While the 2020 train wreck continues moving along in spectacular fashion, the bright spots are becoming more and more important to point out. Just because everything seems to be going directly to Hell doesn’t mean we shouldn’t latch on to the things we enjoy and love, right?

Author S.A. Hunt’s Malus Domestica series, which launched earlier this year (in the before times) with the release of Burn the Dark may just be one of those bright spots. Their debut was a swift, action-packed opening salvo that introduced readers to a new take on witchy tales, one that owes as much to Stephen King as it does Buffy the Vampire Slayer.

And now we’ve got book two in what’s quickly becoming one of the more fun series I’ve read in a while, I COME WITH KNIVES. Continuing immediately where Burn the Dark left off, I COME WITH KNIVES is another fast-paced amalgam of horror and fantasy that takes us deeper into the world of celebrated YouTube star and witch hunter Robin Martine.

Following the climactic cliffhanger that ended Burn the Dark, Robin and her newly assembled crew of old and new friends turn their sights directly on the Lazenbury coven, one of the oldest and most powerful covens in the country, if not the world. With her cover blown and the coven fully aware of her plans to end them, Robin prepares for the most epic showdown of her witch-hunting career, if her family’s secrets don’t derail her first.

As a novelist, Hunt’s real talent lies in their plotting. As with Burn the Dark, I COME WITH KNIVES is an action-packed thrill to see unfold, even if both novels suffer somewhat from “first-time author syndrome.” Any problems I had with the book – such as Hunt’s occasionally over-reliance upon modern pop-cultural touchstones in their allusions – were easy to overlook in the face of the fantastic, page-turning story they’ve weaved.

Hunt’s world is one not unlike our own, where the right bit of ingenuity and marketing can make anyone an internet celebrity. In Robin Martine, we’re allowed access to a bonafide YouTube influencer, one whose video recording witch killings are watched by millions of viewers around the globe, all of whom believe she’s simply an above-average amateur horror film director recording thematically related short films for her fans.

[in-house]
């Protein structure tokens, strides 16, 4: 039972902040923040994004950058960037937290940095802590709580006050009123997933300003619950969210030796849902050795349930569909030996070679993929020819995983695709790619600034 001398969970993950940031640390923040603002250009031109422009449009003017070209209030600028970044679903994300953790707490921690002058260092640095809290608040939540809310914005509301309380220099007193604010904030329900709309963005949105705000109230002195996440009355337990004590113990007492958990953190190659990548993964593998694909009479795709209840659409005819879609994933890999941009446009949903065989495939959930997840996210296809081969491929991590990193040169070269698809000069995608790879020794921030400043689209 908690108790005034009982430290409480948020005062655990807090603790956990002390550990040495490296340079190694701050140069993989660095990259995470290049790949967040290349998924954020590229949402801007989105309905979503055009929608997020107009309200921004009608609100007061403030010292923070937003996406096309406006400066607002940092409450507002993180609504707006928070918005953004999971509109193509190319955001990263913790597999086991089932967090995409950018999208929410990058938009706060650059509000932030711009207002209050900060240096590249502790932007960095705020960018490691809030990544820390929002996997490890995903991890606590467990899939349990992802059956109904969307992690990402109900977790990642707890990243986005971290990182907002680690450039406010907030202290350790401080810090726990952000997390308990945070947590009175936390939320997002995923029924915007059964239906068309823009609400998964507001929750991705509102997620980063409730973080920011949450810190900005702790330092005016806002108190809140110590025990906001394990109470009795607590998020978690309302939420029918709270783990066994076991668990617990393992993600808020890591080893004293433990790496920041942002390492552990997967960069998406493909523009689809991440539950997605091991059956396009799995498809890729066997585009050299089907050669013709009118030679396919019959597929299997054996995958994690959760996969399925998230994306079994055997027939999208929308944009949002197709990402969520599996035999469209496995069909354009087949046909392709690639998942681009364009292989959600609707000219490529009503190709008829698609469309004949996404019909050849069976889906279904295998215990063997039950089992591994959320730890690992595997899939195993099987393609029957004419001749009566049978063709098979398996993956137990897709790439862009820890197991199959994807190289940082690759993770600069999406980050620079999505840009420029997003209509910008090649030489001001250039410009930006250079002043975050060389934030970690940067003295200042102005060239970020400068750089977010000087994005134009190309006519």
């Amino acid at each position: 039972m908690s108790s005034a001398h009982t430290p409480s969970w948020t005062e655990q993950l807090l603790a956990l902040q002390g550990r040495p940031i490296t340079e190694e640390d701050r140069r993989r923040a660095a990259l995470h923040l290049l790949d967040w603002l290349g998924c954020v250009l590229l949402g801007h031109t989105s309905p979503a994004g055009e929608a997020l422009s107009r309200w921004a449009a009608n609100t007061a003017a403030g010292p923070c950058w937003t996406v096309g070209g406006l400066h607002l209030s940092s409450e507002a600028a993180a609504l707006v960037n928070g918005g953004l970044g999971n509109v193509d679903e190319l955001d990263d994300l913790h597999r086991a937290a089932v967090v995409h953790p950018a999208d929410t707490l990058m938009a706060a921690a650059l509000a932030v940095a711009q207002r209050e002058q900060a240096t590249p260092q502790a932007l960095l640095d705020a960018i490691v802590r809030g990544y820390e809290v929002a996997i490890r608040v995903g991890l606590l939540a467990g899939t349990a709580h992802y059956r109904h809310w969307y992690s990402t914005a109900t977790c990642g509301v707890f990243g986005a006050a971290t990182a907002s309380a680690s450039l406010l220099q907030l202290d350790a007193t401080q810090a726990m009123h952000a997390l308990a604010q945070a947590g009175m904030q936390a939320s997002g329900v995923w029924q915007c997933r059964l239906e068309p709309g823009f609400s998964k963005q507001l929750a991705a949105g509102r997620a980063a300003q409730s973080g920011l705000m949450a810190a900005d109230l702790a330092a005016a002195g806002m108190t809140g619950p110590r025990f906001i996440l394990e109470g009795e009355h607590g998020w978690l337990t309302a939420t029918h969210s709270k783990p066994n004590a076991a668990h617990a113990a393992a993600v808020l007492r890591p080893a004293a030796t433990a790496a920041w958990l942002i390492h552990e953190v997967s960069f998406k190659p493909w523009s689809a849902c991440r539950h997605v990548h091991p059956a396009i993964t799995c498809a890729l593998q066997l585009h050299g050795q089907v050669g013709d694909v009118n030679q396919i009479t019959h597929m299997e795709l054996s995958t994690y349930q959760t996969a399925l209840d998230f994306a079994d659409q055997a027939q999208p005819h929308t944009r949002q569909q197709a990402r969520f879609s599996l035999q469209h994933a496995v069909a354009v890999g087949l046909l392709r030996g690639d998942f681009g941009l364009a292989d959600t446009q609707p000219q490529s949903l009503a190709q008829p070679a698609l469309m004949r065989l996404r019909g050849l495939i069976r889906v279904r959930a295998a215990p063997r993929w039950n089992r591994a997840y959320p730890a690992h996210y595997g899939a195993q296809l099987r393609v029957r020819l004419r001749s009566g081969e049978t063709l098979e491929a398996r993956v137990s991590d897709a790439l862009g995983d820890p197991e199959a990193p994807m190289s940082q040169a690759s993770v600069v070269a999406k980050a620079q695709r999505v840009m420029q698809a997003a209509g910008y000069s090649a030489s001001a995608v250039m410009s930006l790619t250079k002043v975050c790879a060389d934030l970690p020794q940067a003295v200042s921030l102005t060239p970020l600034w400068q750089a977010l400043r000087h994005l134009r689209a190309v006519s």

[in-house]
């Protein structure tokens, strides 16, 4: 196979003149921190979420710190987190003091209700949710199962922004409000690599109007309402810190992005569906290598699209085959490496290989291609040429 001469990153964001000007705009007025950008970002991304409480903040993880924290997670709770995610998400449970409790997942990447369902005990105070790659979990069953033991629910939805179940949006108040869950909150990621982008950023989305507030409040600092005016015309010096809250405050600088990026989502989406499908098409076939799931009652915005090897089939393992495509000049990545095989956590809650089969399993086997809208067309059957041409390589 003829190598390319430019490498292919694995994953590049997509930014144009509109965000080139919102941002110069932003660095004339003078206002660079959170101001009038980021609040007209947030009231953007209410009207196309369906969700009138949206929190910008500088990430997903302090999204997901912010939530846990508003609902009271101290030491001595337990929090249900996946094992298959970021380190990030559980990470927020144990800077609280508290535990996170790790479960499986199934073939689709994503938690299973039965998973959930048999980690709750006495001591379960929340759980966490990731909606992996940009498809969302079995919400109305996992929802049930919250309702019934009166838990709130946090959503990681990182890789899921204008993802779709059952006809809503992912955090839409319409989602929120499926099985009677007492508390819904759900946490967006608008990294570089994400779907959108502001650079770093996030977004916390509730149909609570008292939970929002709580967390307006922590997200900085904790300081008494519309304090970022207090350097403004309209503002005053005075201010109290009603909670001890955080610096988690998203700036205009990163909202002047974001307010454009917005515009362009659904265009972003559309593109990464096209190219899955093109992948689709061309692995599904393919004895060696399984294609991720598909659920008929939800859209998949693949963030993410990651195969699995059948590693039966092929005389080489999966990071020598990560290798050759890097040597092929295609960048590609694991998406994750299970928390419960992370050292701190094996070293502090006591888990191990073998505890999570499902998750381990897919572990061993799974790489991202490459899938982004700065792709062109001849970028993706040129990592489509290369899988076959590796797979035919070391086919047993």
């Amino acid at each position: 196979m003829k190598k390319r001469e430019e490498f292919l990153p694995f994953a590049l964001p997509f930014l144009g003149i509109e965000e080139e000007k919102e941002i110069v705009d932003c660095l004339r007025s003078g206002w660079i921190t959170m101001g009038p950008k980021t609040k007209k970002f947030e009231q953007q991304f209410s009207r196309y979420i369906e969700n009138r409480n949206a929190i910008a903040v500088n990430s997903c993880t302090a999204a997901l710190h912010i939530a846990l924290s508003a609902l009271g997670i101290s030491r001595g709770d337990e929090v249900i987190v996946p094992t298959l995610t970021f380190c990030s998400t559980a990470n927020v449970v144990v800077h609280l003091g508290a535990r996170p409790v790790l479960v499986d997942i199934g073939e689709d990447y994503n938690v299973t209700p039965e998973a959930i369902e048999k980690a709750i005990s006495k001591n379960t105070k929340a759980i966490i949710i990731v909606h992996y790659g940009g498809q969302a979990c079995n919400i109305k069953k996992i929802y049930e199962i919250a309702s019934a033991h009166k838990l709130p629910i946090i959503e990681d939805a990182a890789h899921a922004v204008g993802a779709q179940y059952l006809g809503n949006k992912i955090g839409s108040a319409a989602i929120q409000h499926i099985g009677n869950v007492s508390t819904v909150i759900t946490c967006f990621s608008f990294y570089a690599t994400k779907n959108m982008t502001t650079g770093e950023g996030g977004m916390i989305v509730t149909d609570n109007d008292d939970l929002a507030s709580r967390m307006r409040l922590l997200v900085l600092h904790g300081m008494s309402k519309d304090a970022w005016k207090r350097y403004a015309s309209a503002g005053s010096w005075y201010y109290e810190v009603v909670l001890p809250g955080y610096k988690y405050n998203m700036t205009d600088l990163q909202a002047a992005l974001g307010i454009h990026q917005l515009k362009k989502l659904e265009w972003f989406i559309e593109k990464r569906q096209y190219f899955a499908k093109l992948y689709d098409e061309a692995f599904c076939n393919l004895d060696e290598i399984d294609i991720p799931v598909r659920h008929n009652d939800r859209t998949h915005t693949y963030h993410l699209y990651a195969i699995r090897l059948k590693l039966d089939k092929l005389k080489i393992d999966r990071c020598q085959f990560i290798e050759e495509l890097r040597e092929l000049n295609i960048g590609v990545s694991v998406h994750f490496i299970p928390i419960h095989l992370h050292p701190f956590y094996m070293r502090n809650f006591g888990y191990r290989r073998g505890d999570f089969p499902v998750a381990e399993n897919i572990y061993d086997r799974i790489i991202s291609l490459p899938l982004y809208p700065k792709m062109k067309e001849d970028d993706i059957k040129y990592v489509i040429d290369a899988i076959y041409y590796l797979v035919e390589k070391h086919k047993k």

There’s something kind of fascinating about this conceit. This is a world where magic and evil are real, though it’s mostly unknown by the masses. Situated as such, we can’t help but wonder about the role of willful ignorance in the larger world of the Malus Domestica series. How many of us would deny the existence of Satanic powers growing stronger before our eyes? Just look at how many live in denial of all that’s going wrong today.

It’s an interesting tidbit that more closely aligns the fictional world of Malus Domestica with the real world we inhabit. Hunt does a remarkable job at making real the fantastic elements of their world and bringing them to life in a believable way. Couple that with their mastery of tense, high octane moments of ultra-violence and demonic terror, and I COME WITH KNIVES is a satisfying second chapter in this planned trilogy.

Like its predecessor, it’s chock full of pulpy horror fun that oozes with thrills and terror and moments of comic book badassery. It might not be high literature, but Hunt knows their lane and stays perfectly within the marks to make for a captivating read. Do be warned, though, it might be best if you read I COME WITH KNIVES immediately following Burn the Dark. The latest novel assumes you remember more or less exactly where all the game pieces remained at the end of the first novel, and Hunt does little to remind you who everyone is and their relationships with each other.

In the end, though, I COME WITH KNIVES is as satisfying a part two as you could ask for and sets a mean stage for the third and final chapter, coming from Tor this September, that might leave Malus Domestica among the brighter spots horror fans can find amongst the slowly unfolding hell of 2020.

I COME WITH KNIVES is now available and can be ordered here.


James Roberts
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